Fortunately, for Officer Jimenez and Officer Aylworth, the suspect driver apparently left the Buick in gear as it continued to roll forward ever so slowly. Seizing on opportunity, with the suspect vehicle’s movement providing clearance for his door to open, Officer Jimenez exited his patrol vehicle, drew his duty weapon, and pointed it at the driver. Officer Jimenez, anticipating a foot-chase, went around the passenger side door of the patrol vehicle and positioned himself between the crease of the passenger side door and the passenger’s side front wheel well. From there, Officer Jimenez began to shout commands for the driver to show his hands.
Officer Jimenez gave three to four commands for the suspect driver to show his hands and at that point, the driver’s side door swung open and the suspect bailed from the vehicle and began to run at a 45-degree angle, towards the driver’s side of the patrol vehicle. The suspect’s choice of path and direction alarmed Officer Jimenez as he had last seen his partner seated in the patrol vehicle, with the radio microphone, and struggling to get his seatbelt off. Officer Jimenez believed that his partner was in a vulnerable position, trapped in the patrol car with little cover.
As the driver took three to four sprinting strides towards the driver’s side of the patrol vehicle he looked over his left shoulder at Officer Jimenez, who was pointing his duty weapon at him and, instead of following commands to stop and show his hands, the driver did quite the opposite, diving his hands into his waistband area. Officer Jimenez discharged four to five rounds from his duty weapon at the suspect. Reassessing in a split second, seeing no evidence of surrender from the suspect nor any change in his course of travel, Officer Jimenez fired an additional four to five rounds until the suspect crumpled into a heap on the ground.
During the arbitration of this case, Officer Jimenez provided a strong foundation for his use of deadly force. First, Officer Jimenez explained that he was trained that a fleeing suspect usually means that they are or have been engaged in more serious criminal activity than a mere traffic violation. Likewise, he had been trained that a suspect fleeing in a vehicle could likely be disposing of contraband or potentially arming themselves. Thus, when the suspect-driver fled, Officer Jimenez’s concern for his safety and the safety of his partner became elevated.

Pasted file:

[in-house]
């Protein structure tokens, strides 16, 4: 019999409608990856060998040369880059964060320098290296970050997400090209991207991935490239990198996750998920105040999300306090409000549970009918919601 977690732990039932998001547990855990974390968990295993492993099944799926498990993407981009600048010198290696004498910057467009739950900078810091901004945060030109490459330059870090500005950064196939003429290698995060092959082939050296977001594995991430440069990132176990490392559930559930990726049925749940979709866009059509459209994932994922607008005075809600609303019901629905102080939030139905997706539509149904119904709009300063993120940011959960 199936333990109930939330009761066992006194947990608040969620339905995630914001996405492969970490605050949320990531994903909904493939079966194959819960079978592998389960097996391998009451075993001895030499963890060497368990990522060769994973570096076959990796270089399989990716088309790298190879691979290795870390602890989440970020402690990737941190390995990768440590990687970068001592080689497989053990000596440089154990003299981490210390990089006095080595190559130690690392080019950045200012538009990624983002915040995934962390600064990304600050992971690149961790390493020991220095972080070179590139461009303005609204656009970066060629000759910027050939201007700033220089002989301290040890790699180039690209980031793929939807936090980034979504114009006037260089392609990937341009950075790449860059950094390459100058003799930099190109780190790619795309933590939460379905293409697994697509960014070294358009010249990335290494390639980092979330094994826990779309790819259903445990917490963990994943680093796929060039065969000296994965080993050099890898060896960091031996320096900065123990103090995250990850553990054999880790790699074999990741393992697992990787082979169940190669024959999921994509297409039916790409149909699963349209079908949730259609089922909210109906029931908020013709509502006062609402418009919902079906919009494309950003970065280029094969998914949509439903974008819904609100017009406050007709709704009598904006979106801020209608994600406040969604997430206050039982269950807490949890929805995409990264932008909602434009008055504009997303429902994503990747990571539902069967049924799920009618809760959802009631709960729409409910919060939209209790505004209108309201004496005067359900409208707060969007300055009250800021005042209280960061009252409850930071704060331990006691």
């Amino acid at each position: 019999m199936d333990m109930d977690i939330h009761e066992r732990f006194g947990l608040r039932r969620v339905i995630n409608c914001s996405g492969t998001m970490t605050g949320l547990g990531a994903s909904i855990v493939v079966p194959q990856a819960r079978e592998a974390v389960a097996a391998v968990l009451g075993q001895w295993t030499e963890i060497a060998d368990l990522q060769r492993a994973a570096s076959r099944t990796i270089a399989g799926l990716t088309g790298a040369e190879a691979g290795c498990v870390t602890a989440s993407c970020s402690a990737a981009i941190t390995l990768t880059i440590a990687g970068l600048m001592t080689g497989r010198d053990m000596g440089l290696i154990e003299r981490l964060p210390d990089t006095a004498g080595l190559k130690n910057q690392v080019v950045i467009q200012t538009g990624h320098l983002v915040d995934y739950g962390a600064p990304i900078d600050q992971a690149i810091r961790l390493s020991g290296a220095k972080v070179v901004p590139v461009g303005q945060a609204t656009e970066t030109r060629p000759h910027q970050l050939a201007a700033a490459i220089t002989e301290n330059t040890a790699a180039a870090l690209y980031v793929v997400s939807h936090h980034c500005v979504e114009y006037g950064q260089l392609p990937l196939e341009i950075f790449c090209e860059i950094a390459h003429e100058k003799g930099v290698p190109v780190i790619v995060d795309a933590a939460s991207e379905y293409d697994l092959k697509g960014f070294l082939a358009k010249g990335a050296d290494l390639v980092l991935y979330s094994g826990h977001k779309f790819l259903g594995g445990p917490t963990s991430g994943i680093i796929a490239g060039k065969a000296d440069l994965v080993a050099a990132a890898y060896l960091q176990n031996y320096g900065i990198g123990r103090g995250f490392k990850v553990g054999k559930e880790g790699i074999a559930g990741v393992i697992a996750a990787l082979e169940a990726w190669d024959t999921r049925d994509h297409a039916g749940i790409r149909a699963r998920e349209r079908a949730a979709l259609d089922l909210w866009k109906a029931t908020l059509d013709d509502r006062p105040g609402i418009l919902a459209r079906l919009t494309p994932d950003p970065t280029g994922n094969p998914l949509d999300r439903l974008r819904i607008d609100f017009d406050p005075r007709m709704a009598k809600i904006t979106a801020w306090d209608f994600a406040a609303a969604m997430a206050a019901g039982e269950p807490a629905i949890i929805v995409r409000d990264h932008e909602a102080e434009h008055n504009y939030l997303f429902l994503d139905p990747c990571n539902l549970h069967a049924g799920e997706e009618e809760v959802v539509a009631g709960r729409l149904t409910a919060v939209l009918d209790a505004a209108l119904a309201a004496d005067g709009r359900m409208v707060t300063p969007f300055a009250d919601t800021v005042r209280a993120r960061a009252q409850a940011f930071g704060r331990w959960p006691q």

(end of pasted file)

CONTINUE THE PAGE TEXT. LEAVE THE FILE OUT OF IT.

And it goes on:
Furthermore, Officer Jimenez articulated that the Department’s high-risk car stop policy, which had been moved into evidence, in bold, on page 1, specifically requires its officers to “consider any high-risk car stop suspect armed until [the officer] personally assures themselves otherwise.” Therefore, Jimenez was required by policy to presume the suspect-driver to be armed.
What’s more, Officer Jimenez related that the driver eschewed other wide open avenues of escape, including three open lanes of traffic on Fruitvale Avenue, in favor of running directly towards the driver’s side of the patrol vehicle.
And finally, Jimenez testified that the driver jammed his hands in his waistband, an area that all witnesses testified, is synonymous with the secreting of weapons.
Those four factors were the lynchpins in creating a thick cloud of reasonableness as to Jimenez’s use of deadly force. What complicated the case were two main factors:
1. Officer Aylworth was, unbeknownst to Officer Jimenez outside the patrol vehicle, positioned behind the “V” of the driver’s side door, with his duty weapon pointed at the suspect-driver; from his vantage point Officer Aylworth was able to see the suspect-driver’s empty hands, after they were pulled from his waistband.